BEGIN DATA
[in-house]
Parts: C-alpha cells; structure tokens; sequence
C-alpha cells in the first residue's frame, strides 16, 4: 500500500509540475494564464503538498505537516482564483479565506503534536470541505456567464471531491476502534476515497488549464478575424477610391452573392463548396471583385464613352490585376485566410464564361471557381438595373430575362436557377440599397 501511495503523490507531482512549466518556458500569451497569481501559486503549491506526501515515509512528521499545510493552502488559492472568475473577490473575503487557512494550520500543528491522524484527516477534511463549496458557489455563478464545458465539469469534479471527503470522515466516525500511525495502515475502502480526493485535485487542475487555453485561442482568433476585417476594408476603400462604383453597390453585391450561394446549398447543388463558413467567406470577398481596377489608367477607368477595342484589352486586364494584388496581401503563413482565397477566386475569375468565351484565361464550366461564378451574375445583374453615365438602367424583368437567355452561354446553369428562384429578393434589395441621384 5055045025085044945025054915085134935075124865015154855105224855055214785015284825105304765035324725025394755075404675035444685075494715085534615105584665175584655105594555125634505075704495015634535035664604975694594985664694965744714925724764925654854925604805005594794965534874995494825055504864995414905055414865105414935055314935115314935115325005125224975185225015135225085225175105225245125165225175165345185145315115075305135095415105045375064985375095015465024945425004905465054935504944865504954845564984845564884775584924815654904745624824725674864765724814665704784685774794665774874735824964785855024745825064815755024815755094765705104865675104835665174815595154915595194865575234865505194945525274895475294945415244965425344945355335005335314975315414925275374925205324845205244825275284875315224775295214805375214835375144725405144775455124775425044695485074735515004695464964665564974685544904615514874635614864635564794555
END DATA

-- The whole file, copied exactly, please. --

[in-house]
Parts: C-alpha cells; structure tokens; sequence
C-alpha cells in the first residue's frame, strides 16, 4: 500500500509540475494564464503538498505537516482564483479565506503534536470541505456567464471531491476502534476515497488549464478575424477610391452573392463548396471583385464613352490585376485566410464564361471557381438595373430575362436557377440599397 501511495503523490507531482512549466518556458500569451497569481501559486503549491506526501515515509512528521499545510493552502488559492472568475473577490473575503487557512494550520500543528491522524484527516477534511463549496458557489455563478464545458465539469469534479471527503470522515466516525500511525495502515475502502480526493485535485487542475487555453485561442482568433476585417476594408476603400462604383453597390453585391450561394446549398447543388463558413467567406470577398481596377489608367477607368477595342484589352486586364494584388496581401503563413482565397477566386475569375468565351484565361464550366461564378451574375445583374453615365438602367424583368437567355452561354446553369428562384429578393434589395441621384 5055045025085044945025054915085134935075124865015154855105224855055214785015284825105304765035324725025394755075404675035444685075494715085534615105584665175584655105594555125634505075704495015634535035664604975694594985664694965744714925724764925654854925604805005594794965534874995494825055504864995414905055414865105414935055314935115314935115325005125224975185225015135225085225175105225245125165225175165345185145315115075305135095415105045375064985375095015465024945425004905465054935504944865504954845564984845564884775584924815654904745624824725674864765724814665704784685774794665774874735824964785855024745825064815755024815755094765705104865675104835665174815595154915595194865575234865505194945525274895475294945415244965425344945355335005335314975315414925275374925205324845205244825275284875315224775295214805375214835375144725405144775455124775425044695485074735515004695464964665564974685544904615514874635614864635564794555